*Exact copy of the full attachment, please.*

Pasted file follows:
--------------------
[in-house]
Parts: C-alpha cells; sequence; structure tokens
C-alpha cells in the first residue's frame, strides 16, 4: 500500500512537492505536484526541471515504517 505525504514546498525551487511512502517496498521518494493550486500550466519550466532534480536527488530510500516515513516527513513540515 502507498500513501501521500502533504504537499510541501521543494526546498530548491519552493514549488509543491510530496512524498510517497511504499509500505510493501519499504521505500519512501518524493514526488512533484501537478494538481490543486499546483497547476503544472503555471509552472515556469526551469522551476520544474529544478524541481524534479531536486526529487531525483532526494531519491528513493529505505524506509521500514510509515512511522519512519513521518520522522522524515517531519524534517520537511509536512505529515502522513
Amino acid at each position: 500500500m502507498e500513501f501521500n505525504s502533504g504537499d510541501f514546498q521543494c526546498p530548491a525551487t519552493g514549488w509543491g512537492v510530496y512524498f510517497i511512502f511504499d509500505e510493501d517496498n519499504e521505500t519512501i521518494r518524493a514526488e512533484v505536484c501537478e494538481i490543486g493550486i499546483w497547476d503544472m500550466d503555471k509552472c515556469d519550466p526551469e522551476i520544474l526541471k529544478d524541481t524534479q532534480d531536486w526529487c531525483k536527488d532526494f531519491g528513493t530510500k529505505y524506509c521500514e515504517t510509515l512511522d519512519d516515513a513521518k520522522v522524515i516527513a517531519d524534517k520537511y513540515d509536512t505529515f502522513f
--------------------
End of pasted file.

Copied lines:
[in-house]
Parts: C-alpha cells; sequence; structure tokens
C-alpha cells in the first residue's frame, strides 16, 4: 500500500512537492505536484526541471515504517 505525504514546498525551487511512502517496498521518494493550486500550466519550466532534480536527488530510500516515513516527513513540515 502507498500513501501521500502533504504537499510541501521543494526546498530548491519552493514549488509543491510530496512524498510517497511504499509500505510493501519499504521505500519512501518524493514526488512533484501537478494538481490543486499546483497547476503544472503555471509552472515556469526551469522551476520544474529544478524541481524534479531536486526529487531525483532526494531519491528513493529505505524506509521500514510509515512511522519512519513521518520522522522524515517531519524534517520537511509536512505529515502522513
Amino acid at each position: 500500500m502507498e500513501f501521500n505525504s502533504g504537499d510541501f514546498q521543494c526546498p530548491a525551487t519552493g514549488w509543491g512537492v510530496y512524498f510517497i511512502f511504499d509500505e510493501d517496498n519499504e521505500t519512501i521518494r518524493a514526488e512533484v505536484c501537478e494538481i490543486g493550486i499546483w497547476d503544472m500550466d503555471k509552472c515556469d519550466p526551469e522551476i520544474l526541471k529544478d524541481t524534479q532534480d531536486w526529487c531525483k536527488d532526494f531519491g528513493t530510500k529505505y524506509c521500514e515504517t510509515l512511522d519512519d516515513a513521518k520522522v522524515i516527513a517531519d524534517k520537511y513540515d509536512t505529515f502522513f